By Bill Paarlberg, editor
If you have any responsibility for evaluating the effectiveness of social media, you should hop on over to the IPR website and pick up Angela Jeffrey's new and practical "Social Media Measurement: A Step-By-Step Approach." Better yet, just download the pdf here right now, because you'll want it have it on hand. This is a very well-researched and practical guide that is designed to, yes, take you step-by-step through measuring social media. But it's a whole lot more as well.
Under the guise of a guide to measurement, Jeffrey introduces many valuable related topics, including how to create a social graph, the AMEC Valid Metrics Framework, and what ROI is and how to (or not to) use it. This paper doesn't introduce new research or original material, what it does do very well is to organize a lot of existing material into a practial guide.
AMEC has recently published an underwhelming and self-aggrandizing online Definitive Guide to Measurement. They'd do well to look at Jeffrey's paper to see how to do it right.
Jeffery states in the comments on the IPR site that she "went to school" to put this paper together, and it shows. No doubt plenty of students will in turn be going to school with this as a reference, because it covers the subject in a way that provides plenty of background, reference material, and introductions to related subjects. Over half of the 37-page paper is devoted to appendices listing companies, services, and additional techniques. If you've never done correlations in Excel, then this paper is worth looking at just for those handy instructions alone.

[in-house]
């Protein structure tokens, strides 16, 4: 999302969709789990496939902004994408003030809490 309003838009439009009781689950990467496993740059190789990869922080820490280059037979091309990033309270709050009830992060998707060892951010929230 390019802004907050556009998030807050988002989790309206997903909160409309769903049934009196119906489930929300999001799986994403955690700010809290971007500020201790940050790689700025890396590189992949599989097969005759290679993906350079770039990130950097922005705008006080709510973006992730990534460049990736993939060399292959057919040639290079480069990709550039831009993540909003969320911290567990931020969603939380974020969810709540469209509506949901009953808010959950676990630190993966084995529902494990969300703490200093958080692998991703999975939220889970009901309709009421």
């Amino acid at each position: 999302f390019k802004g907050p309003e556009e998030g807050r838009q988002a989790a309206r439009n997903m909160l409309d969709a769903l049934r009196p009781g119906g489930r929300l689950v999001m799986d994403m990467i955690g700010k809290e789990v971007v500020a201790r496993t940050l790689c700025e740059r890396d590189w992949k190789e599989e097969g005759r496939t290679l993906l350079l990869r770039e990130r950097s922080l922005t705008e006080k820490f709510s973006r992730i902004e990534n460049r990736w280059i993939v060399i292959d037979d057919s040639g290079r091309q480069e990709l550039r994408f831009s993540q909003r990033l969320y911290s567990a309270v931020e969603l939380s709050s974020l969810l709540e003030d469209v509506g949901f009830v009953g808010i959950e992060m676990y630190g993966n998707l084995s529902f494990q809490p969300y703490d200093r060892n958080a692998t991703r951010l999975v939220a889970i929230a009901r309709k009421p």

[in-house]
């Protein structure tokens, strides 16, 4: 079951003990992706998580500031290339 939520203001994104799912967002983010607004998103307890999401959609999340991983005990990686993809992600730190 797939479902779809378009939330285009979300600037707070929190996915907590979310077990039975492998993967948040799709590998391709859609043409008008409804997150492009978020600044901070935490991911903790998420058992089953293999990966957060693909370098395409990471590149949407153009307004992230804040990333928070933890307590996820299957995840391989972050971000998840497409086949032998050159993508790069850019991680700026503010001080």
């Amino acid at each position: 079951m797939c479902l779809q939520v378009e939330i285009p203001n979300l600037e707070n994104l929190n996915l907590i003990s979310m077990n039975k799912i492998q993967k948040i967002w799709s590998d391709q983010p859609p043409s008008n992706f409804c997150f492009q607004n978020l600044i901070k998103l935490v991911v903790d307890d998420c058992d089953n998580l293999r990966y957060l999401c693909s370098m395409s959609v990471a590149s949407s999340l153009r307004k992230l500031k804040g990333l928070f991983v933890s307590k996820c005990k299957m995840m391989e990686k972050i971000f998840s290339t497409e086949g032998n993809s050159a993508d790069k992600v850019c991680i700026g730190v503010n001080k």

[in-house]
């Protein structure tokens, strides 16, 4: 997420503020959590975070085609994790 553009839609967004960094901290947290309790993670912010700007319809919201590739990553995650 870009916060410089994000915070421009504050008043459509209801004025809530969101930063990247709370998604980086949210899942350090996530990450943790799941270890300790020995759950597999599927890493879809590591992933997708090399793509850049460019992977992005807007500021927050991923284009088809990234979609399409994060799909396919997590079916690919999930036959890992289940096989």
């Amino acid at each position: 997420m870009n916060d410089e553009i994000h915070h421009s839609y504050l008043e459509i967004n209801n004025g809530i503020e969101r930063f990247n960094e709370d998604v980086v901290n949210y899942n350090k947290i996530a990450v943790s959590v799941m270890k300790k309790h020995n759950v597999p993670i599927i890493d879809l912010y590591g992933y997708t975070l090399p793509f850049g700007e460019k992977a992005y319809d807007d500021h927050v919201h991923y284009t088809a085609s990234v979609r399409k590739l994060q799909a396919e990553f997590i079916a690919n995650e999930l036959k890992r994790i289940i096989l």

Jeffery pulls in lots of advice from numerous heavy hitters in the measurement world, and acknowledges her debt to previous authors of similar guides. This includes Katie Paine, whose Seven Steps to PR Measurement have been a staple of the field for 20 years, and are a major feature of her books "Measure What Matters" and (with co-author Beth Cantor) "Measuring the Networked Nonprofit."
An innovation here is to combine a practical cookbook approach with the AMEC Valid Metrics Framework. If you're not familiar with the Framework, or, if you've felt daunted by its apparent complexity, don't worry. Jeffrey provides a straightforward introduction and explanation of how to make use of it. It's well worth getting to know. Yes, it presents the best ways to assess your progress, but it's really a condensation of the state of PR art and practice. It will help you understand what PR efforts to make, and how and why to make them.
Although she uses it here to help choose measurement tools, the Framework could probably have been the basis for more or most of her paper. Jeffery says she wants to expand her paper in the future, and she'd do well to have the Framework be a part of that.Unfortunately, Jeffrey provides no link to a general how-to introduction to the Valid Metrics Framework. This may because the only one out there is buried on the AMEC site and mostly invisible to anyone not looking very diligently. She does link to this presentation by Mike Daniels, but see also this article by Angela Jeffrey herself.
Update: In December 2013, AMEC posted How to Use the AMEC Valid Metrics.
Bill Paarlberg, Editor of The Measurement Standard, has been writing about public relations measurement for 20 years. He is editor of the award-winning "Measuring the Networked Nonprofit" by Beth Kanter and Katie Paine, and editor of two other books on measurement by Katie Paine, "Measure What Matters" and "Measuring Public Relationships." Visit Bill Paarlberg's page on LinkedIn.
The Measurement Standard is a publication of News Group International.